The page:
The New Age of Business Meetings • Northwest Indiana Business Magazine

The New Age of Business Meetings

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When it comes to amenities for business meetings, these days it's less about the food and nearby entertainment venues (although those will always be important) and more about connectivity and teleconferencing capabilities. Cutting-edge and convenient, user-friendly technology is paramount to creating a meeting-friendly environment.
Here is a look at what hotels and conference centers, which have raised the bar for creating excellent business meeting environments, are offering business today.

It used to be that meeting hosts didn't want attendees to connect to one another via phones or computers, notes Marti Alexander, director sales and marketing for the Star Plaza in Merrillville. “Now, hosts want, and are frankly relying on, attendees to be connected,” she says.
Cory Chambers, director sales and marketing for JW Marriott and Marriott Place in Indianapolis, gives part of the credit to the growth in mobile devices, which allow people to receive “quick bytes” of information “on the fly.”
“You've got to have connectivity everywhere in the building,” he says. “The biggest challenge hotels face is that technology can be difficult to implement if it involves infrastructure change. We have cutting-edge technology and bandwidth capabilities (200MB, expandable to 1,000MB) because we had the luxury of starting from scratch.” The 1,005-room JW Marriott will be the largest JW Marriott in the world when it opens in February, and is the largest of a collection of five Marriott hotels connected to the expanded Indiana Convention Center.
Chambers says technology has changed the way hotels and meeting facilities conduct business. “As a result, we have to have a mobile presence,” he says. “We have to make ourselves available via the channels our guests want to communicate with us on, such as Facebook and Twitter.”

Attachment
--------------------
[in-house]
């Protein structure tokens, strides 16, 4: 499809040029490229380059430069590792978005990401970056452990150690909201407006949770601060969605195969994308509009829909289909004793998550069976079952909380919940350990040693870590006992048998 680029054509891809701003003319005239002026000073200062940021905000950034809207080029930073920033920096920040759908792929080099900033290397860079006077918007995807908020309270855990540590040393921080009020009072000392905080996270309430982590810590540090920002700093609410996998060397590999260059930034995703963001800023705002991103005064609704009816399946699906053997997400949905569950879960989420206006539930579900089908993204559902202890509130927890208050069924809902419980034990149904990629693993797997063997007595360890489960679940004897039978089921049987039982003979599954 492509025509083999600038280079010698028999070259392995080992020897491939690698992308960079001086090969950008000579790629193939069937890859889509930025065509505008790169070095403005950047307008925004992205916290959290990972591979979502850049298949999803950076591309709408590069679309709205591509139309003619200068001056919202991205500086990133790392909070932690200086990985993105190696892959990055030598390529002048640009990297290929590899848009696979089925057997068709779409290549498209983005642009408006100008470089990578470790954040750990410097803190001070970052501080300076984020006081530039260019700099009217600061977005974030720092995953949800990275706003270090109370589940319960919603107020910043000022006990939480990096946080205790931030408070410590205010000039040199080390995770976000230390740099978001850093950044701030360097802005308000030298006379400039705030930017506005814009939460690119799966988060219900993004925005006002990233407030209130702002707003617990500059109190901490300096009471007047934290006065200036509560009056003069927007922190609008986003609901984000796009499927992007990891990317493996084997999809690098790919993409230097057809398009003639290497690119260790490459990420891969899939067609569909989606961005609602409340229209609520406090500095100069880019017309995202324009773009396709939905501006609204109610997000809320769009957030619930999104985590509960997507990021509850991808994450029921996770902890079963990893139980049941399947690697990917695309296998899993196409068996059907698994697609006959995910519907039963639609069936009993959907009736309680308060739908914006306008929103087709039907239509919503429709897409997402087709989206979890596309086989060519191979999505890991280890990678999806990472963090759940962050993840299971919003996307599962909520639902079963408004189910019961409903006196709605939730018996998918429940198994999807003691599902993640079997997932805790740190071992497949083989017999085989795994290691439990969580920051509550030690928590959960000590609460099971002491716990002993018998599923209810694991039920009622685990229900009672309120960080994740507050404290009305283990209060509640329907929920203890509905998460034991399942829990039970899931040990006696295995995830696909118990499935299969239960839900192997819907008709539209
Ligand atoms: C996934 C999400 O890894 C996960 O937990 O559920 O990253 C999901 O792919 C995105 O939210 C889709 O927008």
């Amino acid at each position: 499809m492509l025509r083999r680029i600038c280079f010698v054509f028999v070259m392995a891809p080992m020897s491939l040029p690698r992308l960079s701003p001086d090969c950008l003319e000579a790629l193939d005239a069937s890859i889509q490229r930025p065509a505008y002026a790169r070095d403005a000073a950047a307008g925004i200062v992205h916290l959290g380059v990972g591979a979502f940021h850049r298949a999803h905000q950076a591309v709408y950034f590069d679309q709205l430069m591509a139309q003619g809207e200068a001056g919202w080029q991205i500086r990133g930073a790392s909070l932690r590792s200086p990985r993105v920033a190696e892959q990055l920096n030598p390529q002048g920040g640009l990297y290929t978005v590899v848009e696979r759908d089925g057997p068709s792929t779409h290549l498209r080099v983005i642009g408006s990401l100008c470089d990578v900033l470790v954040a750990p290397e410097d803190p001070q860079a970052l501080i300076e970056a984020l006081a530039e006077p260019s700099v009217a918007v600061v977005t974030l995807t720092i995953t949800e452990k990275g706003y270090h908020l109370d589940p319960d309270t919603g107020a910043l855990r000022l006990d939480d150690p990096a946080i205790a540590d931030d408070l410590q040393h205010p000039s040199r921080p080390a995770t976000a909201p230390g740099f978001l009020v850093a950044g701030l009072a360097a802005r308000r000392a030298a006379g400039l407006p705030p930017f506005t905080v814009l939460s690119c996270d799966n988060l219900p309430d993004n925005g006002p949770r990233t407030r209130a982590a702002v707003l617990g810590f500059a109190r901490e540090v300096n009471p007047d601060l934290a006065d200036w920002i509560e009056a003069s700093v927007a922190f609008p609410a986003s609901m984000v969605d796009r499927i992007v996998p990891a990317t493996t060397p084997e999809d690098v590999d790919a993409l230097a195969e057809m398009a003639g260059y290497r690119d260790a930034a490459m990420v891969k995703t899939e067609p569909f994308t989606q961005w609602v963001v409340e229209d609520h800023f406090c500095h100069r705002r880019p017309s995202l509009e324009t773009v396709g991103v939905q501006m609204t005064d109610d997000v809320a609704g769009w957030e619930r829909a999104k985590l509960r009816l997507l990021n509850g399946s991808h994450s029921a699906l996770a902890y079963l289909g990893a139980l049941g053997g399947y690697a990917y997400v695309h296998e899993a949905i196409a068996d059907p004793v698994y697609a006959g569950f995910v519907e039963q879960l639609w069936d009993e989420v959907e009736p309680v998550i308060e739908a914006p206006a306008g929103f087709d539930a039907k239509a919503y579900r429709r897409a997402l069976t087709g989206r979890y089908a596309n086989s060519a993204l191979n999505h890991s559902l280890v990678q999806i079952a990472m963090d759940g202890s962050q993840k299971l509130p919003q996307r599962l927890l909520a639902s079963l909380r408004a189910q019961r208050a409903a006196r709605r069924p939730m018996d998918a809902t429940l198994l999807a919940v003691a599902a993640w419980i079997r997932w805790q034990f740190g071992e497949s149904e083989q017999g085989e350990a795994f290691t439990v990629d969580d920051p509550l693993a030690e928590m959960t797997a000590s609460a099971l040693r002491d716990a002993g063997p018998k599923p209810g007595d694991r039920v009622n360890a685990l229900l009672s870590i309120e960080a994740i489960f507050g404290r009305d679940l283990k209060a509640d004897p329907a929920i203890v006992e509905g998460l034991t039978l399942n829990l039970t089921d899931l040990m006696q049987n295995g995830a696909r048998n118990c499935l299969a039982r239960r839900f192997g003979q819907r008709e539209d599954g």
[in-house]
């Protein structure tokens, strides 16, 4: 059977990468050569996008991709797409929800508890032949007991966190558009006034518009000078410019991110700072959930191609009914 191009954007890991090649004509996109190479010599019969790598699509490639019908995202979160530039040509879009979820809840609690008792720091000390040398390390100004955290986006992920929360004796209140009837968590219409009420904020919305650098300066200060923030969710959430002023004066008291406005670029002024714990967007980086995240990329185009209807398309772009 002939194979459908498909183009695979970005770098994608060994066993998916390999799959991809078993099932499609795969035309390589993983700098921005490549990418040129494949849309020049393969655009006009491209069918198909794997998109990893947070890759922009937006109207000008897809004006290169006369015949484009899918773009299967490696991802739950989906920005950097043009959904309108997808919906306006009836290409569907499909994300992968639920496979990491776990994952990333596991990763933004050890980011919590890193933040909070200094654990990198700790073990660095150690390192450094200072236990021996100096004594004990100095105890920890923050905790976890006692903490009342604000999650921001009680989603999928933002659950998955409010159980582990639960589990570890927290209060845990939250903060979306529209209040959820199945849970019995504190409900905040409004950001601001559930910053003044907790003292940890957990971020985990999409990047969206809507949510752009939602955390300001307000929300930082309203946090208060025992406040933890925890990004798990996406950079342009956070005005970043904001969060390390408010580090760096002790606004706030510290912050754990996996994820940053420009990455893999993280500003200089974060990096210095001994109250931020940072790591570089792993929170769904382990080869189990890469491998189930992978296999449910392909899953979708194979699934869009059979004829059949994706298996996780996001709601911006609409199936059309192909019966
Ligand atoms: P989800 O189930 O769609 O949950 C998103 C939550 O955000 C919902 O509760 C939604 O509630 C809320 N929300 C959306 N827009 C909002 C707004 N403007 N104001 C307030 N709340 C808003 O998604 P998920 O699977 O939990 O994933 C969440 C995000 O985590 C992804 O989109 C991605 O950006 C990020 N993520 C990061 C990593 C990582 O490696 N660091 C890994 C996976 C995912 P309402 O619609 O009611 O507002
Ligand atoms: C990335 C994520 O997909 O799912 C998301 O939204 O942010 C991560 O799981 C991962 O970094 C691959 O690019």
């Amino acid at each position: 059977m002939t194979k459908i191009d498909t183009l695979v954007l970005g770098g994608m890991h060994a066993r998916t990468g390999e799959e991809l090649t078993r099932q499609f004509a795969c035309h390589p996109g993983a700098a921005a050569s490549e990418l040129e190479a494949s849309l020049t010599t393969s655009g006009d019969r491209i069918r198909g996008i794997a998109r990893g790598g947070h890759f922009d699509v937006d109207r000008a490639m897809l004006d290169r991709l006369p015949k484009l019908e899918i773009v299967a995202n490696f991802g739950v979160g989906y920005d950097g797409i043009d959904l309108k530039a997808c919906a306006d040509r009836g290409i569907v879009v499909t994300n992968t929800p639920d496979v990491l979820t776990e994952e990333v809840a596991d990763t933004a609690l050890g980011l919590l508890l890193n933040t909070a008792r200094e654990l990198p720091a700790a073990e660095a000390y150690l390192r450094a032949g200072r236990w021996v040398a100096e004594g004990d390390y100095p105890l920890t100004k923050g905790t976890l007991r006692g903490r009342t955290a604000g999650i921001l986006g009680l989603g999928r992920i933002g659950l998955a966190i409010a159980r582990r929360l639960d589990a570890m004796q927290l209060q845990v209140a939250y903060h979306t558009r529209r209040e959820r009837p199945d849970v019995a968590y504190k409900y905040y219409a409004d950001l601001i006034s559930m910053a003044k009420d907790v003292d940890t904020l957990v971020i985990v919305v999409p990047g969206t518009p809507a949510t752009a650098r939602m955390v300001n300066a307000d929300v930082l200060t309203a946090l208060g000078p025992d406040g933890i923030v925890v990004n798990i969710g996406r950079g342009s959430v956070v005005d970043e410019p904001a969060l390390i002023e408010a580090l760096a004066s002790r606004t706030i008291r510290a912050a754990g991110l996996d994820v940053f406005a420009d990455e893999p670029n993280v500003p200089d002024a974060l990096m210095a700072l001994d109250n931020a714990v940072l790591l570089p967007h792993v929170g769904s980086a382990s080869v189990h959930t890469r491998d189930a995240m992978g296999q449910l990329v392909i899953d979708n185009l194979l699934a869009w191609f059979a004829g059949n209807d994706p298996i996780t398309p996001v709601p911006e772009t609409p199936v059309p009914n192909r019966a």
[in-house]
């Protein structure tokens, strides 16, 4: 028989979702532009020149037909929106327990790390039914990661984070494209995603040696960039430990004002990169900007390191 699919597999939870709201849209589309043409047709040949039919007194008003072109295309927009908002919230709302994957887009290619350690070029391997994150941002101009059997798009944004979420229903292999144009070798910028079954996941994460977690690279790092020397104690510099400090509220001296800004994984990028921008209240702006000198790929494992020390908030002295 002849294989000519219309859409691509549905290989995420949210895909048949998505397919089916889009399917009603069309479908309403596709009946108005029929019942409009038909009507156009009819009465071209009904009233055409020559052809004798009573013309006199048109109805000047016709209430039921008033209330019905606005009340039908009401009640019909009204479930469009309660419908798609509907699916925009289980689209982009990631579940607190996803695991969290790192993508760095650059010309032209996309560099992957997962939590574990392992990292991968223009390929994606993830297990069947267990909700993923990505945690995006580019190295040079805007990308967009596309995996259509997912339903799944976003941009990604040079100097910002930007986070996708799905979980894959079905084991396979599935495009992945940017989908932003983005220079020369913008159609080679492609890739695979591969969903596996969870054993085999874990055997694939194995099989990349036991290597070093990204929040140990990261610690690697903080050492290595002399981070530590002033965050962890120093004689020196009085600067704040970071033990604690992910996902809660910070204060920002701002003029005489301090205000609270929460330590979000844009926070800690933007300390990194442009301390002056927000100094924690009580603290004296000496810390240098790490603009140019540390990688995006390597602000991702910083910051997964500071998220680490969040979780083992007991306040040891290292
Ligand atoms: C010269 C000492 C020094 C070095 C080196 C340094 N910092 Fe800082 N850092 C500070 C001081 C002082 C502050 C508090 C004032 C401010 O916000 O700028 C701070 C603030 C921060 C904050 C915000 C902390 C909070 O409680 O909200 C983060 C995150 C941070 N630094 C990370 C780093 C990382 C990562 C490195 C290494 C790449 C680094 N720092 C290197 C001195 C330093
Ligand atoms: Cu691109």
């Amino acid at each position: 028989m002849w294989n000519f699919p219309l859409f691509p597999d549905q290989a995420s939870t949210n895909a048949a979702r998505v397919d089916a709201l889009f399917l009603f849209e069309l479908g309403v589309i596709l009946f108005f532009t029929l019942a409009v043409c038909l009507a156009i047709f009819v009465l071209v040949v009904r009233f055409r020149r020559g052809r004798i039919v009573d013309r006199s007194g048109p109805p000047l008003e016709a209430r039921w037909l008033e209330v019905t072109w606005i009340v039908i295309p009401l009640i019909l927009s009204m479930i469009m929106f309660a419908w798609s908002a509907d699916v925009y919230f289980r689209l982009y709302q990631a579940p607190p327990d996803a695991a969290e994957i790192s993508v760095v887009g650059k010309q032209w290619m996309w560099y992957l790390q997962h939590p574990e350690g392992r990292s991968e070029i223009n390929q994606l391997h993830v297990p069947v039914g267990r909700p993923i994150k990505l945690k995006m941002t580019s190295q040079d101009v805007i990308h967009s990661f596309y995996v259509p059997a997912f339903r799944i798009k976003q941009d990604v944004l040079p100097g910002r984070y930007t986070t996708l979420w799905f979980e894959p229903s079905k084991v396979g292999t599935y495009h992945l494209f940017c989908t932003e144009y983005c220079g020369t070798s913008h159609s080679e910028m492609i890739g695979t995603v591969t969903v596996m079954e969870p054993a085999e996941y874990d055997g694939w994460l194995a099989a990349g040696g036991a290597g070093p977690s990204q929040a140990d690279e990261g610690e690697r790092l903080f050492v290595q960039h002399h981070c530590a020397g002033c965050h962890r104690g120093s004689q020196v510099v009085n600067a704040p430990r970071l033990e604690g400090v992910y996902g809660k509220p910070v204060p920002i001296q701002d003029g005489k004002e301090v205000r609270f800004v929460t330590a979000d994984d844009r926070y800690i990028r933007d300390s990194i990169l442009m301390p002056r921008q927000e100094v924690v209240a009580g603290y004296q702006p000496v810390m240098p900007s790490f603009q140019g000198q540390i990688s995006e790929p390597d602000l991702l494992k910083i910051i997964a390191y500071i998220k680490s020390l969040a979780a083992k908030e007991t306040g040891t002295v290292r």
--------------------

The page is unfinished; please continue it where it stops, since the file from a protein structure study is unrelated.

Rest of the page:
University Place Conference Center & Hotel, located on the Indiana University-Purdue University Indianapolis campus, just placed mobile marketing on its technology menu. Attendees at the conference center can have interactive conversations with people using the mobile technology before the meeting starts. “It's a faster way to reach people when they are networking,” says Lisa Howe, director sales and marketing. “It enhances the time that they are away from the office so they can make connections with the people who came to meet them in the first place.”
QR-Code Generator technology is one of the latest offerings from Purdue University in West Lafayette. This new technology generates mobile barcodes (which can be read by iPhones) that direct meeting attendees to a specific Internet site. “We are going to use it to provide people registering at a conference with the most updated agenda,” says Geni Greiner, director of conferences. “They can click their iPhone over the image and it automatically downloads to their phone.”
The technology can also be used by a keynote speaker to direct participants to a PowerPoint presentation or to provide a map for trade show attendees. Greiner notes that QR-Code Generator technology won't work for every attendee (in tests, iPhones were 100 percent successful, but Droid devices and other phones didn't perform as well), but it is very convenient for those who can retrieve the information. At Purdue, iPhones can also be used as “clickers” to respond to surveys or questions requiring a simple “yes” or “no” response or a vote. “Our television viewing has changed audience participation,” Greiner says. “We vote for people and we text in our thoughts or comments to newscasters.”
The Conrad Chicago uses iPads to share information with clients regarding the meeting space, meeting and banquet sets, menus, hotel social media and guest rooms.

“Even while our economy is recovering, businesses still understand there is a need to meet,” Alexander says. “So, while the size of meetings may have lessened, groups are getting back to actually holding meetings again. We have noticed a trend that more regional meetings are being held, rather than national.”